• Can be naturally acquired: This video demonstrates how a American Deaf child acquired American Sign Language (ASL) vocabulary when he has been exposed to ASL since birth.
  • Language functions are lateralized to the left hemisphere in our brains. When we are speaking, the language area in our left hemisphere will be active. Some sign linguists actually found that when people are using sign languages, the same language area in our left hemisphere is activated. This proves that sign languages share the same language status as spoken languages. (Reference: What sign language teaches us about the brain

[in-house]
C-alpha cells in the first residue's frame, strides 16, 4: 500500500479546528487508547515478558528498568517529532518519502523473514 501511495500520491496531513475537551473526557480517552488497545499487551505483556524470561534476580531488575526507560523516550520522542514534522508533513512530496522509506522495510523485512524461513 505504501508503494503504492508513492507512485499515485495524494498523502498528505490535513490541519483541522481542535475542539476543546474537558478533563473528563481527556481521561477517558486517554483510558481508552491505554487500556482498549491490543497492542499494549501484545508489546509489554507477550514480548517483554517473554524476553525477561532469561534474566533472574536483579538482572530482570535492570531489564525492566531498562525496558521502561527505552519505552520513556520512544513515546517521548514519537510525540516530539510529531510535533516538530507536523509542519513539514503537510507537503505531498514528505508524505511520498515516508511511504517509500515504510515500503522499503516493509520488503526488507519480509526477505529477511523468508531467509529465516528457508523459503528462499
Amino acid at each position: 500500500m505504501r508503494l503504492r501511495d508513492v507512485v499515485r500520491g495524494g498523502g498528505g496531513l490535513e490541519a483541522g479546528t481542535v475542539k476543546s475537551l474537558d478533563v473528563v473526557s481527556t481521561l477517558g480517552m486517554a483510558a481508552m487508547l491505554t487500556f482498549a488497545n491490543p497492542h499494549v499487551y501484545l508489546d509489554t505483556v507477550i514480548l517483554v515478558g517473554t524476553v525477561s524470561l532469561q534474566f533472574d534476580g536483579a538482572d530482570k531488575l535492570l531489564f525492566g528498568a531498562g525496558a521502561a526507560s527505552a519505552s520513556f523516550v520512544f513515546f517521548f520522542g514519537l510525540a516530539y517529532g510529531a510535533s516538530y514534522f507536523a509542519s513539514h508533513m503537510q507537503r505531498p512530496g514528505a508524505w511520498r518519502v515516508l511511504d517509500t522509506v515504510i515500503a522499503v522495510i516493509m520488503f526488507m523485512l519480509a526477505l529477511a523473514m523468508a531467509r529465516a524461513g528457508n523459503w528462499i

Then what is the origin of Hong Kong Sign Language (HKSL)? According to previous research, sign languages are naturally developed when Deaf individuals come together and communicate. Deaf schools, especially deaf schools with dorms, are excellent social environments for the development of sign languages. The research paper ‘Early Deaf Education in Hong Kong and Its Relation With the Origin of Hong Kong Sign Language’ found that the origin of HKSL was closely related to Hong Kong’s local deaf schools: at the very beginning, deaf children spontaneously developed a gestural system of communication among themselves in schools and in their dorms; later on, the Nanjing/Shanghai variety of Chinese Sign Language were introduced into HKSL because of the establishment of a deaf school by a pair of Deaf couple from Shanghai, which also contributed to the development of HKSL. At the same time, the emergence of different deaf associations and different social activities and gatherings within the Deaf community had provided nice environments for deaf individuals from different backgrounds to interact with HKSL. The process ‘harmonised’ the differences of HKSL between signers from different backgrounds, and gradually developed into the HKSL we are using today.